Poetry in Idoma Praxis Magazine

ITTA IPU’AJE and IHORTU are poems written in Idoma, a minority language from Benue State, Nigeria. Both poems were written and translated by Akor Emmanuel Oche.


Oyí mo’ná, ugbogà- to’nà.
Eggwà jábeh tichichó,
Ó-ká àjeh lorhi fea’mà.
Ochedu dórko mea’fur- oche?
Kó^jije waeyna waeyne wa.
Ochedu dórko pàynéfu?
Kó^jeayin waeyna waeyne wa.
Umu ajeh! Umu ajeh!
Efum ta kpa-kpa, kpa, kpa, kpa-kpa,
Ochiche l-efue_epayha,
eyanu raykó uppù.
Ò-ka o-dorkun kun nyawbun;
anu nyawbun girrah.

*              *                       *


The food a child has
is not privileged to eat,
is the one a visitor chooses to reject.
The snake don’t know
how to climb a tree,
so he says walking on
land is the best.

Who is he that wants
to see the head of a
Let him bring abundant wealth.
Who is he that wants
to speak this tribe?
Let him come with
abundant wine.

Story story! Story story! Story story!
My mind spins and spins
and spins and spins
till it rests on the
head of someone.
His name is Vulture.
He said he doesn’t
want me to succed,
he didn’t succeed either.



Ihortu! Wa kalor jeje,
wa kalor jeje lo-otu ma,
wa kalor jeje lipolelo ownchi.

Ohi ajeh olorhi la we ma.
Awor bieo owu tipu_efuechi,
awor lo gojirima ta-adahor,

Wa kakor jeje lo-otuma,
wa kalor jeje lipolelo.
Wa karlo re’oje-ra Alekwu enche.

*               *                           *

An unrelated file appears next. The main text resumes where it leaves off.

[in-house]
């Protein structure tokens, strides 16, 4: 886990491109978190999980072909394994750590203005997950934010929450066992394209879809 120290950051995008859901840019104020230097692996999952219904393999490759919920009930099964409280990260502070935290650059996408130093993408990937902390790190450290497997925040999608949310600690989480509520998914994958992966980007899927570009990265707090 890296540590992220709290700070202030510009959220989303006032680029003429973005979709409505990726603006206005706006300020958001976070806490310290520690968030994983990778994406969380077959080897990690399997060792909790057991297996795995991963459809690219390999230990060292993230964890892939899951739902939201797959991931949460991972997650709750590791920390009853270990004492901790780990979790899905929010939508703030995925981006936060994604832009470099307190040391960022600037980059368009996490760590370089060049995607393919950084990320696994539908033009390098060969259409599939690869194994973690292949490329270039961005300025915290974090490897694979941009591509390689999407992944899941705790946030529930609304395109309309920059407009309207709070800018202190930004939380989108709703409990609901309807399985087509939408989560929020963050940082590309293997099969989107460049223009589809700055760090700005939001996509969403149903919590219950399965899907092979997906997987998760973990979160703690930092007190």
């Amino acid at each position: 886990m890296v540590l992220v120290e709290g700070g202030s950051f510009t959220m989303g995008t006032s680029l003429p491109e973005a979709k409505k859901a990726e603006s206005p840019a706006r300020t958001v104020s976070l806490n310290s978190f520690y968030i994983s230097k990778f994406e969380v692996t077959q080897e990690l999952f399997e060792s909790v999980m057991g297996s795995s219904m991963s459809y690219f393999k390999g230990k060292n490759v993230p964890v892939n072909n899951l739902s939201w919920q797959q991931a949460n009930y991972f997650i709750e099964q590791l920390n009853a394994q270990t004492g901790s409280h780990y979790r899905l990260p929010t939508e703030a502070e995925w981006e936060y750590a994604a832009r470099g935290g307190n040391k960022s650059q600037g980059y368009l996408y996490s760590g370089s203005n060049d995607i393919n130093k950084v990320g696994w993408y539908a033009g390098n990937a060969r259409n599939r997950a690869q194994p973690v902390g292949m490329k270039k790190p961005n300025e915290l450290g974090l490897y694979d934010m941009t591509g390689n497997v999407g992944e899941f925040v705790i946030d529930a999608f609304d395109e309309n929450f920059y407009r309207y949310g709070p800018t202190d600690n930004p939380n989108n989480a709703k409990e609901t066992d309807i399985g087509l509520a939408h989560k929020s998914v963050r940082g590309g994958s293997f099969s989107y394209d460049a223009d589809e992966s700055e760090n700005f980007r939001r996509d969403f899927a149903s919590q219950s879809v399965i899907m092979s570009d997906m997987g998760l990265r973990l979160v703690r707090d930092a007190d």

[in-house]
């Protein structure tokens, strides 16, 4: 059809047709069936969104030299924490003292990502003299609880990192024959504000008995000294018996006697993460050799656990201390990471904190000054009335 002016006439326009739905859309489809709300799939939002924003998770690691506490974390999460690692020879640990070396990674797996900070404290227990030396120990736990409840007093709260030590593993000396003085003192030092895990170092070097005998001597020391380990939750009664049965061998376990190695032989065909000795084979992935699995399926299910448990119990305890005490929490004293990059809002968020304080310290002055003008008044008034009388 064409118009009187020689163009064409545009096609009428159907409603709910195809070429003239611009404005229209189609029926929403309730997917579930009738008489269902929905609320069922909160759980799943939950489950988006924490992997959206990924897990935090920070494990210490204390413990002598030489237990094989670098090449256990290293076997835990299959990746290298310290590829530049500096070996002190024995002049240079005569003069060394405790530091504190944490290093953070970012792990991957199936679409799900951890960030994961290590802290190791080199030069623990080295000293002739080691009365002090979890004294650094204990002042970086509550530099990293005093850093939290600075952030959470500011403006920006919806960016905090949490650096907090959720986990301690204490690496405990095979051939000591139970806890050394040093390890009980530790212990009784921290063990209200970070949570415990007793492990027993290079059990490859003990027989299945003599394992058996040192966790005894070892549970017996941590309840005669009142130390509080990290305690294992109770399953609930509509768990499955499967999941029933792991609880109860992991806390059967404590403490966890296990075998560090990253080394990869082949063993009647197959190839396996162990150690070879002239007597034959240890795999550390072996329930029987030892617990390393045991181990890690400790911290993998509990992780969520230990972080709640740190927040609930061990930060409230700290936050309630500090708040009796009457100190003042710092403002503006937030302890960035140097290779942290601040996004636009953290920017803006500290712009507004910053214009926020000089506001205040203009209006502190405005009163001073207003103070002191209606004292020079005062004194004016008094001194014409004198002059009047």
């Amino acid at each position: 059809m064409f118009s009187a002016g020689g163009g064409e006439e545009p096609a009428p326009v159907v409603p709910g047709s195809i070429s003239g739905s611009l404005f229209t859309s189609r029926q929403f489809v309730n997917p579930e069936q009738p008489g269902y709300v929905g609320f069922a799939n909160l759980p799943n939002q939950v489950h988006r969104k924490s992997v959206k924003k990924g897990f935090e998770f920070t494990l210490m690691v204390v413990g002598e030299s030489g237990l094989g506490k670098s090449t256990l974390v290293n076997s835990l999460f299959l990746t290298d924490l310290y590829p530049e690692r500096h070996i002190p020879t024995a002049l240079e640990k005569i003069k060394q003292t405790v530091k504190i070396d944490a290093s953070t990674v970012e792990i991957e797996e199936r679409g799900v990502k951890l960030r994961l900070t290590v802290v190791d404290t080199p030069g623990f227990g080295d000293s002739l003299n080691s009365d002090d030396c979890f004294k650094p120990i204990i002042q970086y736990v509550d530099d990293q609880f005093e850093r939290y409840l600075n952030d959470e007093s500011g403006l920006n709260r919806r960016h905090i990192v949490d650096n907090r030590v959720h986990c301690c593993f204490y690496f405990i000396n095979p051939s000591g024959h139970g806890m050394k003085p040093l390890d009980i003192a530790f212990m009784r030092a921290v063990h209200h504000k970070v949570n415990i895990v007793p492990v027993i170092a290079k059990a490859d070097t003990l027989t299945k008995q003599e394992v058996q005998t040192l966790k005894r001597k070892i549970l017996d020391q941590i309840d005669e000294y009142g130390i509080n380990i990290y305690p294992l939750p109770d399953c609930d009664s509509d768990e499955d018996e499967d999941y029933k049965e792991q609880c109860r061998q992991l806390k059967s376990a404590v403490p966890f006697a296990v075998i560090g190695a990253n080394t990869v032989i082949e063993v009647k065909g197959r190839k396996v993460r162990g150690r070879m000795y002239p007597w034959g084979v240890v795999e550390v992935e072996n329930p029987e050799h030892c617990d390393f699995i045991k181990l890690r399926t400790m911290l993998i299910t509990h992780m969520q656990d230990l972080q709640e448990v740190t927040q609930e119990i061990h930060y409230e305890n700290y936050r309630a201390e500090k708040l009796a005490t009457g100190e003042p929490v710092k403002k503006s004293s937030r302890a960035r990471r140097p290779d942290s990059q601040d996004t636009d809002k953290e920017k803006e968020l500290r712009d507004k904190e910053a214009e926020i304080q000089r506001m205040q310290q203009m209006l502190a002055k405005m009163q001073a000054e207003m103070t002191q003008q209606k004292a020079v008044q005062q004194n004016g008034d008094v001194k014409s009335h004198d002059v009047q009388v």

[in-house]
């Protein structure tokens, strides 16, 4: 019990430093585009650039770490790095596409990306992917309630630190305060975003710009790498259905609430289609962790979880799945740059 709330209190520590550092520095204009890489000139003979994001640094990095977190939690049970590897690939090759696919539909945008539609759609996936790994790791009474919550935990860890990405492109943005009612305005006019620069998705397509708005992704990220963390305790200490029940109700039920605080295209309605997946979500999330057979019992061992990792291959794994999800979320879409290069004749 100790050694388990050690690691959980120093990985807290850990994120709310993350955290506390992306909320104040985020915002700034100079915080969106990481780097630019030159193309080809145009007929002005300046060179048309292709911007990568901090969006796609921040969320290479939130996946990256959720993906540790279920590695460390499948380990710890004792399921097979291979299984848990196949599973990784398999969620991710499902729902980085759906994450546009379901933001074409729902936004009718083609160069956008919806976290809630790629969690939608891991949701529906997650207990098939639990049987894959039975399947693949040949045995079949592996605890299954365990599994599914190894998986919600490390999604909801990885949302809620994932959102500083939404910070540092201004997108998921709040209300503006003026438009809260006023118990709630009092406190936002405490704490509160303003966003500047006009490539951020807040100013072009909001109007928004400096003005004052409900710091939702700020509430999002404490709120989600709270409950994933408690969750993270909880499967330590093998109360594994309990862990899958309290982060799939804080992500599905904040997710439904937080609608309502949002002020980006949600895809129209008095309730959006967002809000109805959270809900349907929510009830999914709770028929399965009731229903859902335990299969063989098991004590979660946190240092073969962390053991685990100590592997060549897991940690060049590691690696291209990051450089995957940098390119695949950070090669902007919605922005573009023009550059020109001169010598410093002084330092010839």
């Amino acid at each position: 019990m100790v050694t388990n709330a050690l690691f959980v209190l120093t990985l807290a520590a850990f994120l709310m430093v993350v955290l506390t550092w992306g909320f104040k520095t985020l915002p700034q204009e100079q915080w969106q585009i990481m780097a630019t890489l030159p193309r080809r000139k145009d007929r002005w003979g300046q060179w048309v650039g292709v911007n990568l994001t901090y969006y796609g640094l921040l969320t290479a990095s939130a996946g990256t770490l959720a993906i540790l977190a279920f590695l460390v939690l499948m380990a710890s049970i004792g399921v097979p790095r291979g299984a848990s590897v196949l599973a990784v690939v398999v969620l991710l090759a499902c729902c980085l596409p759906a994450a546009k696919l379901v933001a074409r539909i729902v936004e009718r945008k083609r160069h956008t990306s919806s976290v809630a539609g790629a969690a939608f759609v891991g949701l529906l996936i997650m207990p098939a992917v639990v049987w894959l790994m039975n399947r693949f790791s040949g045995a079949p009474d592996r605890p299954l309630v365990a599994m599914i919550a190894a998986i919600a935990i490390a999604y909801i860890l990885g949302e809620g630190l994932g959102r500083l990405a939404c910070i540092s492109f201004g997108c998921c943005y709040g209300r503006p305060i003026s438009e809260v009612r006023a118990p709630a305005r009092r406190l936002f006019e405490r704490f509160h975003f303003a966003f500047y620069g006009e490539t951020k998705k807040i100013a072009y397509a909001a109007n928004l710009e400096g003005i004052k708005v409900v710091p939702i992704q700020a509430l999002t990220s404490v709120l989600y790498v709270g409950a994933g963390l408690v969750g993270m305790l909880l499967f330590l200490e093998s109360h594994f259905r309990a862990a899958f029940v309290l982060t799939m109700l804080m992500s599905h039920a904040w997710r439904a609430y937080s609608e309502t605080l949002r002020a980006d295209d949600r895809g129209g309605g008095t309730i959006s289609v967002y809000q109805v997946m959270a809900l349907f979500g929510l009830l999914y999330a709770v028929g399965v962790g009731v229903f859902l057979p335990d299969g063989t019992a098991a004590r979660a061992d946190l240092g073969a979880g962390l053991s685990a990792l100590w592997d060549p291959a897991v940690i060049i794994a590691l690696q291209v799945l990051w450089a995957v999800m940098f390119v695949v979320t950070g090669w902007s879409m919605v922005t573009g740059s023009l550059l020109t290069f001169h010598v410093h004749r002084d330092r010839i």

My love! Come let us dance,
come let us dance tonight.
Come let us dance under the sun

A good and true daughter of the soil,
thats who you are
you are the one who
brings peace to the

You who pays homage to your
My love!
Come let us dance tonight,
come let us dance in the sun,
come let us eat the food of the gods.


Akor Emmanuel Oche is a Nigerian poet of idoma origin. He is a member of the organising committee for THE CONFLUENCE FESTIVAL OF ARTS in kogi state. When he is not writing poetry, he is in the forest running away from himself.

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  1. In parables in a poem, the poet personae tries to take us back to the fun and moral lessons associated with speaking in parables. Besides a few grammatical errors in the first stanza, maybe due to translating from Idoma to English, I like two poems as the are filled with such parables rich in morals; parables which link African languages together with its commonplacedness.

    I appreciate these poems and the poet, for his ability to speak in the tongues of of umbilical cord and as well make others (who don’t not understand same) value their mother tongues.

  2. Thanks for reading Mr Ehizogie, the mother tongue is sweeter than wine. Thanks Mr Akwu our very own akpabana, the sage lighting our feets.

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